The water around the Komodo and Rinca island is speckled with small islands ringed with beautiful coral reefs. It is also swept by fierce currents which makes for some challenging diving but also for encounters with big fish like sharks, rays and tunas. The Komodo and Rinca islands are the largest of about 80 islands that lie between the islands of Sumbawa to the west and Flores in the east. Together with the extensive area of the surrounding ocean they form the Komodo National Park. Established in 1980, the park was declared a Man and Biosphere Reserve and a World Heritage Site in 1986. The park is most famous for its enormous lizards, the Komodo dragon (Varanus komodensis), the biggest reptile inhabiting the world today, but unfortunately endangered. But these islands also offer incredible riches underwater!
Northeast of the National Komodo Park (= Central area for day trips from Labuan Bajo) - see text and map
1. Sabolon kecil - 2. Sabolon besar - 3. Seraya kecil - 4. Sebayur - 5. Tatawa besar - 6. Tatawa kechil - 7. Current City (Batu Bolong) - 8. Karang Makassar (Manta Point) - 9. Mawan - 10. Siaba kecil - 11. Siaba besar - 12. Pengah (Tengah) - 13. Wainilu - 14. One-Tree (Chinese mound) - 15. Batu Tiga (three rocks) - 16. Pink Beach (Pantai Mera) - 17. Toko-Toko - 18. Castle rock (Batu Toko-Toko) - 19. Cristal rock (Batu Gili Lawa Laut) - 20. Lighthouse - 21. Cauldron Passage (Gili Lawa Laut Passage) - 22. Golden Passage (Gili Lawa Darat Passage)
Southeast of the National Komodo Park (=Southern Rinca, Padar, Kode, Montong) - see text and map
23. Pillarsteen - 24. Three sisters - 25. Swallow Hole - 26. Jimmys Rock - 27. Torpedo Point - 28. Cannibal rock - 29. Yellow Wall (Overhang) - 30. Crynoid Canyon - 31. Toro Sie - 32. Apple orchard - 33. Kerita Tol
Southwest of the National Komodo Park (= South Komodo island) - see text and map
34. Pulau Indihiiang - 35. Tanjung Lelok Sera - 36. Batu Gaja - 37. The End of the world - 38. German Flag (Toro Bendera) - 39. Manta Alley (Manata Point) - 40. Twins - 41. Langkoi Rock - 42. Broken Hill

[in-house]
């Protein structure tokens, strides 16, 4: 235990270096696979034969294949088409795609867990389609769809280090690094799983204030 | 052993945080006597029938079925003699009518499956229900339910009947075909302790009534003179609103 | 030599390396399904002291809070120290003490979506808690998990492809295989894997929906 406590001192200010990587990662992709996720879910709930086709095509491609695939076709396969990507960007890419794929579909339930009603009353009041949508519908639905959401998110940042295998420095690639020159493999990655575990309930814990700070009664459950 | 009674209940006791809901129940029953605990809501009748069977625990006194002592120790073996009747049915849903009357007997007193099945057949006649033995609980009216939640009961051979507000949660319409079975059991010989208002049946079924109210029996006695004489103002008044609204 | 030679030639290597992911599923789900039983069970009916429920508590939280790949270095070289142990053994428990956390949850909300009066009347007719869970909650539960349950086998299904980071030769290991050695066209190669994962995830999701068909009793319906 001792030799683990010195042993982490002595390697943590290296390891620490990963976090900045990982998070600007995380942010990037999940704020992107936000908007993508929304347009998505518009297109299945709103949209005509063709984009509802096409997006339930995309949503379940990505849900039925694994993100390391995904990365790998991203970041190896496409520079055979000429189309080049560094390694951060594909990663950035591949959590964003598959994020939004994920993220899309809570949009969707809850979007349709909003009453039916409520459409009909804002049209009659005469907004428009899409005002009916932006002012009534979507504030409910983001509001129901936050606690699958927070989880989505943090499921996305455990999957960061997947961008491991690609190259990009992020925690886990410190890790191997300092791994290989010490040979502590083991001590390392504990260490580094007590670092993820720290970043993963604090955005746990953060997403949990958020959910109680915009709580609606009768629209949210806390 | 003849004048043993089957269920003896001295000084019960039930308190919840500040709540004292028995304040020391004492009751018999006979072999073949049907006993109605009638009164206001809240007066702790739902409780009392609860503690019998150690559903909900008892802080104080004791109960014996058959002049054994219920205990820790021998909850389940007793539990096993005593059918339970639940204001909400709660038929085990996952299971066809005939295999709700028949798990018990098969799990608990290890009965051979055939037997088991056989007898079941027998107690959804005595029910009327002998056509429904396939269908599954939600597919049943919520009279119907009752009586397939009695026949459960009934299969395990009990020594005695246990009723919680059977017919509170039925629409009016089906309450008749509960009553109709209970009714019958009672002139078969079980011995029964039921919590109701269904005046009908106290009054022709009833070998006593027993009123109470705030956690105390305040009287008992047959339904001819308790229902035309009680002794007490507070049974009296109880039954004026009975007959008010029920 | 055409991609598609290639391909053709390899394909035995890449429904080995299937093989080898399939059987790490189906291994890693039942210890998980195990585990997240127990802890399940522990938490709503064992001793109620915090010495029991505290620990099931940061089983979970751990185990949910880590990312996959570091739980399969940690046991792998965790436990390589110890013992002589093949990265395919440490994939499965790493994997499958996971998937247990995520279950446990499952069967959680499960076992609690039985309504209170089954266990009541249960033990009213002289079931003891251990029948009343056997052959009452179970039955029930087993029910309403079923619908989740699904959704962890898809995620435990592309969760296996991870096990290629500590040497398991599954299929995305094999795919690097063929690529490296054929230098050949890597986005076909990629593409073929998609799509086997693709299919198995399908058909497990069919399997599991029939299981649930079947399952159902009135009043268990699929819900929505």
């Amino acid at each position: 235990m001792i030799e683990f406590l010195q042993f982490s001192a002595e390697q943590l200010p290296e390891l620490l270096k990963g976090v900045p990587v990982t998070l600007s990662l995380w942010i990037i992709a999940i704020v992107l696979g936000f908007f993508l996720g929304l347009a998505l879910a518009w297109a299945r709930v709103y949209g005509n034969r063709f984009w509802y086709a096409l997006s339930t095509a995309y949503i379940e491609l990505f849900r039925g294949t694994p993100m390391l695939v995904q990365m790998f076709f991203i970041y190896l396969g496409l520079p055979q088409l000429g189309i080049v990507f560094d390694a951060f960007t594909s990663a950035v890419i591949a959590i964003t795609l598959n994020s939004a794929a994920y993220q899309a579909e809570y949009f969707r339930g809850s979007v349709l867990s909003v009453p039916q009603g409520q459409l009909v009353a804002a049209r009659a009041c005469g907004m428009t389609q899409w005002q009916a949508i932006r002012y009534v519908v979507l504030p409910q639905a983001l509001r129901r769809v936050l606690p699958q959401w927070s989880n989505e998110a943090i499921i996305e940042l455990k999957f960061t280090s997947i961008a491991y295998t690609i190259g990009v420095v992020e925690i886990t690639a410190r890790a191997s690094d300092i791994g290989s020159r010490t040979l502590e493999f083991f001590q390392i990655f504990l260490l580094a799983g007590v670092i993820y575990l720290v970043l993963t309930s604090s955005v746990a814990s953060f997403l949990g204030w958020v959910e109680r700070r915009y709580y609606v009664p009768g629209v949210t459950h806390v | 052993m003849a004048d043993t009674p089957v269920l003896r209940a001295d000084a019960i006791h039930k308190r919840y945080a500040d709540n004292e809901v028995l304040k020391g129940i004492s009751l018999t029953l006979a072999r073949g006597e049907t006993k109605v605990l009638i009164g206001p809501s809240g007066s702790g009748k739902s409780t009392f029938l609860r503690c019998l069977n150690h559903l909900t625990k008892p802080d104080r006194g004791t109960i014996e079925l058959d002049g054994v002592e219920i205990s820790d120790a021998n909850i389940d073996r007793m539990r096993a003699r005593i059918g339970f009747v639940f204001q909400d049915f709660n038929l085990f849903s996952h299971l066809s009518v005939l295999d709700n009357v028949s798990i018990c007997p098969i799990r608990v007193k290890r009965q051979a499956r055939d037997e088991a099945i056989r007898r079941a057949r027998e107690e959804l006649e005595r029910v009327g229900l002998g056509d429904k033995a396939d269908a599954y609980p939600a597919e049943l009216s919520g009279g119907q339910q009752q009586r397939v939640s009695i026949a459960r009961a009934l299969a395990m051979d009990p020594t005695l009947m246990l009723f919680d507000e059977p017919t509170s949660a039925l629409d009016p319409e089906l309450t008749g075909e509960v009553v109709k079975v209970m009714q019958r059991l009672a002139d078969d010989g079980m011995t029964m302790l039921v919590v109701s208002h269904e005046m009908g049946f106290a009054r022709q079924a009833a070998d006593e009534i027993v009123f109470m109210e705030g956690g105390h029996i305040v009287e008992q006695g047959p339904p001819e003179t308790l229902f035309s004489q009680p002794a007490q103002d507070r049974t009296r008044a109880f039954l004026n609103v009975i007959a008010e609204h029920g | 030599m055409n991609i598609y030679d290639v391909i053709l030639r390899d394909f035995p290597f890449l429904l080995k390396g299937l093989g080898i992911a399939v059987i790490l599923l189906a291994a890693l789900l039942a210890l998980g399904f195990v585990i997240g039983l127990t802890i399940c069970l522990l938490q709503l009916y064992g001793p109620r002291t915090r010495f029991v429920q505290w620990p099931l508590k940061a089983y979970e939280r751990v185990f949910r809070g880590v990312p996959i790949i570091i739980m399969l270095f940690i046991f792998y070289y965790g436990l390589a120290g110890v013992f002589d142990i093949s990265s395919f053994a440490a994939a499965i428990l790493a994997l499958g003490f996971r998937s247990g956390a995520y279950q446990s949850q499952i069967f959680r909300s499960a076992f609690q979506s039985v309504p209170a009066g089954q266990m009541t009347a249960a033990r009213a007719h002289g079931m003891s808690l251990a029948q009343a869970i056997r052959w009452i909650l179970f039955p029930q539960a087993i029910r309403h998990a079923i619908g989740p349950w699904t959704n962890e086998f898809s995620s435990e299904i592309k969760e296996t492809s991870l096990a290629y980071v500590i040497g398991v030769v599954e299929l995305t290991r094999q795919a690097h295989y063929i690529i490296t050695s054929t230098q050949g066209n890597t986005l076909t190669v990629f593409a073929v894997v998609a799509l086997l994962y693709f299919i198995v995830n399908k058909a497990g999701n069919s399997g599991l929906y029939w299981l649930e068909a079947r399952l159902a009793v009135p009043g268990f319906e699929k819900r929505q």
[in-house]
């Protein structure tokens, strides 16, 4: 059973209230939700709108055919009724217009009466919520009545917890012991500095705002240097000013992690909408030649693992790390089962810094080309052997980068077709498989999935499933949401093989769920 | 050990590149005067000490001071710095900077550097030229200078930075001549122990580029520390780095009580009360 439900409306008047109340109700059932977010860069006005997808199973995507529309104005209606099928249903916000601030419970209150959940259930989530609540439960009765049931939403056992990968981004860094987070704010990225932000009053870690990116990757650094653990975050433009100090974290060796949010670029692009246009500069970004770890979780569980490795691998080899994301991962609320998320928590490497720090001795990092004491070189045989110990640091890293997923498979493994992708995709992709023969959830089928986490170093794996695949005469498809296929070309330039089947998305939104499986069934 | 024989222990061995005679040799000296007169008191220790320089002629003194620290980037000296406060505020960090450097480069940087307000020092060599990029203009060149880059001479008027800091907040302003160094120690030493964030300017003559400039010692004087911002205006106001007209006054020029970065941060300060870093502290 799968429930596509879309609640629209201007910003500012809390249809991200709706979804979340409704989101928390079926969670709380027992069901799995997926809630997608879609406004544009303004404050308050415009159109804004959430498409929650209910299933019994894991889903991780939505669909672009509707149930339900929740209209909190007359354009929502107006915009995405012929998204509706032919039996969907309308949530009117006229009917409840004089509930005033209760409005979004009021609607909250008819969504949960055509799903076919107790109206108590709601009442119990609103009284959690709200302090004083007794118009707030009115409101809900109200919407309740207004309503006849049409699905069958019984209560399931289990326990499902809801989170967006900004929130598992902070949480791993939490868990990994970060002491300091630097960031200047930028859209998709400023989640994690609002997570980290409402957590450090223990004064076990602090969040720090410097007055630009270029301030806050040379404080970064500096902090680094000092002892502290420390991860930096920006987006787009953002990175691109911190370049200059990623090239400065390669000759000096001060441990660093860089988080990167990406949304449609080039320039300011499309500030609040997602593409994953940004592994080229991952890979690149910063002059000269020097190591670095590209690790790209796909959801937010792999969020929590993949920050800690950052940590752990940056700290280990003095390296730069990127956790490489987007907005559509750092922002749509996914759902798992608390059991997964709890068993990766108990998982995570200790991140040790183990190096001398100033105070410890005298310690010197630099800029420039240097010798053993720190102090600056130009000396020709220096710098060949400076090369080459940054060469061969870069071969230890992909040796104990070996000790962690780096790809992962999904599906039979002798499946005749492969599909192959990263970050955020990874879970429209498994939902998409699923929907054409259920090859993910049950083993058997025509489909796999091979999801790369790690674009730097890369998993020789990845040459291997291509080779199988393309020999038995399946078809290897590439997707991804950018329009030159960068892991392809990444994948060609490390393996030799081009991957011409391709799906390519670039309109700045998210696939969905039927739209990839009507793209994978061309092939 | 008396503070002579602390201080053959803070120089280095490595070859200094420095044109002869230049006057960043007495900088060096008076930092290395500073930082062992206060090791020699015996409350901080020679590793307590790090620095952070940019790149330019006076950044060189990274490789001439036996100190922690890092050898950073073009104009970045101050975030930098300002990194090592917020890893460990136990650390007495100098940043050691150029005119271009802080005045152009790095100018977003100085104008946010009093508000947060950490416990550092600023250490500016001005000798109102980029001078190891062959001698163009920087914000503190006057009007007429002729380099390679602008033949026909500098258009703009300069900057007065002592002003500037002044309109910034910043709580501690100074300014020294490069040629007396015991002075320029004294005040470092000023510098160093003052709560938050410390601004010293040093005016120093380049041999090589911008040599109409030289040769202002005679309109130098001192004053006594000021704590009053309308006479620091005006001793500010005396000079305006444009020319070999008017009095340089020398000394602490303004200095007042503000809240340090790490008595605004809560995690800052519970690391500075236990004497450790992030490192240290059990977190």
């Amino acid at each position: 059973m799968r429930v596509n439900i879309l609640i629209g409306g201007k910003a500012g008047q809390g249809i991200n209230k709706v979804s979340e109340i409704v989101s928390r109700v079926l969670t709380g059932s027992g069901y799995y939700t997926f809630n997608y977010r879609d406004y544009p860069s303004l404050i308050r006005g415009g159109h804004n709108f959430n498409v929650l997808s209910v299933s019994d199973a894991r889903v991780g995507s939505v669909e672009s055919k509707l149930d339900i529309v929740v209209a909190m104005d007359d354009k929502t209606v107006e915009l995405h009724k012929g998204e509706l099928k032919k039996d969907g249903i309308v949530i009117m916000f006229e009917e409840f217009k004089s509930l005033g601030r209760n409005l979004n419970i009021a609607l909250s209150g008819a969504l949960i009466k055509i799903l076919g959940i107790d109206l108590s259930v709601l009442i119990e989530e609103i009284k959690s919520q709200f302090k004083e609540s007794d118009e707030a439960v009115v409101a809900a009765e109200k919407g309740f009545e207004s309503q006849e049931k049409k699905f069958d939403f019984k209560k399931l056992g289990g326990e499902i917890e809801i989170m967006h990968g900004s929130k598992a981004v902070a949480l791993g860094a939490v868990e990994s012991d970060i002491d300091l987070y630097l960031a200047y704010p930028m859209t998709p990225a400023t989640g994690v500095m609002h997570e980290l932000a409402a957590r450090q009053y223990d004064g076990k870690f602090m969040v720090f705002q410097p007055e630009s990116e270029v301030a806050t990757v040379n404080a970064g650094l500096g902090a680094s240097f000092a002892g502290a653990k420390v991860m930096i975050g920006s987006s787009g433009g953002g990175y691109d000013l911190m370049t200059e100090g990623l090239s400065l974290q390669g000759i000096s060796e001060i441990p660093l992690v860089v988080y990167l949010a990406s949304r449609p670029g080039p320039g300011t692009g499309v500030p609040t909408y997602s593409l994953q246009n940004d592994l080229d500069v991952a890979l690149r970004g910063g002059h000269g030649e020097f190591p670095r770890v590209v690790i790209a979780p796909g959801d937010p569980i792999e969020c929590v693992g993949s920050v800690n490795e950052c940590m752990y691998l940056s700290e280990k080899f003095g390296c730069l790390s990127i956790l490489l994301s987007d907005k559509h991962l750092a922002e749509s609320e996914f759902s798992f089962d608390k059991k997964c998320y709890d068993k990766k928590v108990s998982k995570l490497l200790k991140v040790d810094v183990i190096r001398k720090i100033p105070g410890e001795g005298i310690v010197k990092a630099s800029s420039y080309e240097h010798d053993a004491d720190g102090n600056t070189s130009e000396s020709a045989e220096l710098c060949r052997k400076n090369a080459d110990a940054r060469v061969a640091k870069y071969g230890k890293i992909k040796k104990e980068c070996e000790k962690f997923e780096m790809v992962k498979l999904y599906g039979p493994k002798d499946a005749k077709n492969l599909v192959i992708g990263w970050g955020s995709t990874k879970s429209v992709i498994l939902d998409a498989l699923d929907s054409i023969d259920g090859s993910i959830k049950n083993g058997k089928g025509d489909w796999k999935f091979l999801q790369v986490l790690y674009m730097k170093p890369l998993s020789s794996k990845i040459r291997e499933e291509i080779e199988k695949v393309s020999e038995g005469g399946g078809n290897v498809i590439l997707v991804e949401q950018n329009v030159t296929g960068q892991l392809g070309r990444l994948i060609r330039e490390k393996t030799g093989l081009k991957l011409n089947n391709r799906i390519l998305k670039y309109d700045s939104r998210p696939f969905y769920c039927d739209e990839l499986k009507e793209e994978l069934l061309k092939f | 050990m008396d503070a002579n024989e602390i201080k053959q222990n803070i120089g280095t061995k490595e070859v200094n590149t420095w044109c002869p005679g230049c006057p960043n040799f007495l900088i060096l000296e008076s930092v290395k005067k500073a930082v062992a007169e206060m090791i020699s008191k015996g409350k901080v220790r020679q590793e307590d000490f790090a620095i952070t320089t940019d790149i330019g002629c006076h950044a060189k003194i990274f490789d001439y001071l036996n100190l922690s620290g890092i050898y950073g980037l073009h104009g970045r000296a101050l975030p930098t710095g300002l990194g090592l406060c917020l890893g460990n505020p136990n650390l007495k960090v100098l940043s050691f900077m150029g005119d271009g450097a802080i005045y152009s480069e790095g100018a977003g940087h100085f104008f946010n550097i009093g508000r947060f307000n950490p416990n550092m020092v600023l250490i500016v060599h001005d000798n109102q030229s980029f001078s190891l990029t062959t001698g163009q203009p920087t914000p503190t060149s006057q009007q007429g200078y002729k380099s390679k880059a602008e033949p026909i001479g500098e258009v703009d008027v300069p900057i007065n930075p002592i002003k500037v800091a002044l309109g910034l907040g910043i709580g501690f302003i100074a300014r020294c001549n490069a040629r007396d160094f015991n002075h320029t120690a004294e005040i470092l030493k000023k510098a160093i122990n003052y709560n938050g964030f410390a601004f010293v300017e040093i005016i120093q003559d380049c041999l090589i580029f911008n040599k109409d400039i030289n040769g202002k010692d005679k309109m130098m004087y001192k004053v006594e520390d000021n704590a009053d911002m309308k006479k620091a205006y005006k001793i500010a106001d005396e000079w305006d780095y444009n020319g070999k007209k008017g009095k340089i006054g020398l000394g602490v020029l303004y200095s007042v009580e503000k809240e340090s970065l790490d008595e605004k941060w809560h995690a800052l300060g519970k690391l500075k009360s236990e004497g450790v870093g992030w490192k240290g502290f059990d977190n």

Northwest of the National Komodo Park (= North Komodo island) and Banta - see text and map
43. Tukoh Serikaya - 44. Wizards Hut - 45. Toro Moncong - 46. Tondok Rasa (Roller coaster) - 48. GPS-Point - 49. Galley rock (Ghally's rock) - 50. Batu Baso
Sangean island - not on map, see text
51. Black Forest (Hot Rocks) - 52. Tanjung Menjangan (Lighthouse Bay - 53. Bantoh
You can find detailed information about dive operators, liveaboard operators, dive safety, dive conditions, climate, hotels and how to get to the Komodo islands on a separate page ready to print. Print version (PDF) of this page including main map.
The Komodo islands have become more widely known and there is a teeming dive industry in Labuan Bajo (Flores) with quite a number of liveaboards and several dive operators based there. This dive area is one of my favorite places in Indonesia and I have come back nearly every year to do liveaboard trips or day trips around the islands. There is everything, a diver's heart wishes for, from large sharks, manta rays and tunas to colorful nudibranchs, special shrimps, frogfishes and also just the incredible colorful reefs. The reefs are all in pristine conditions, specially the area that belongs to the national park.
Most of these dives are not for beginners and computers and safety sausage are a must! There are often very strong and unpredictable currents and undertows, sometimes waves and surge and cold water often wells up to the shallow areas, resulting in low water temperatures (often 28 to 29, but sometimes 23 degrees or less, especially in the south). The visibility is quite good. The daily conditions such as tides and currents have to be taken in consideration when planning a dive and sometimes a change of plan might be required. On those occasions don't dispute the opinion of your dive guide or your skipper, they know this place better than you do! Follow your guide underwater, he knows best where to turn back from the fierce currents and take shelter and never dive without a local guide! If everything works out, this is diving of all the superlatives, but the dive can be a wild ride!
Please read about the relatively difficult conditions in the Komodo islands and prepare accordingly - click here.
Sailing - Labuan Bajo - Komodo islands
Click on the numbers to go to a description of that dive site. Print version (PDF) diving in the northeast including map.
North of Labuan Bajo but outside of the Komodo National Park are three islands which are also good diving and snorkelling spots. This whole area is easily reached on day trips starting from Labuan Bajo.
1. Sabolon kecil: This is a great dive site where you swim out to a seamount which tops at about 22 meters. While crossing the sand area between the slope and the sea mount look out for barracudas, large groups of batfishes and sharks. On the sand there is a colony of garden eels and the seamount is very nicely covered with sea fans and corals. On this site I always want to stay longer on the sea mount, but my dive computer tells me to swim back over to the main reef slope... Nice area with corals on top to make your safety stop.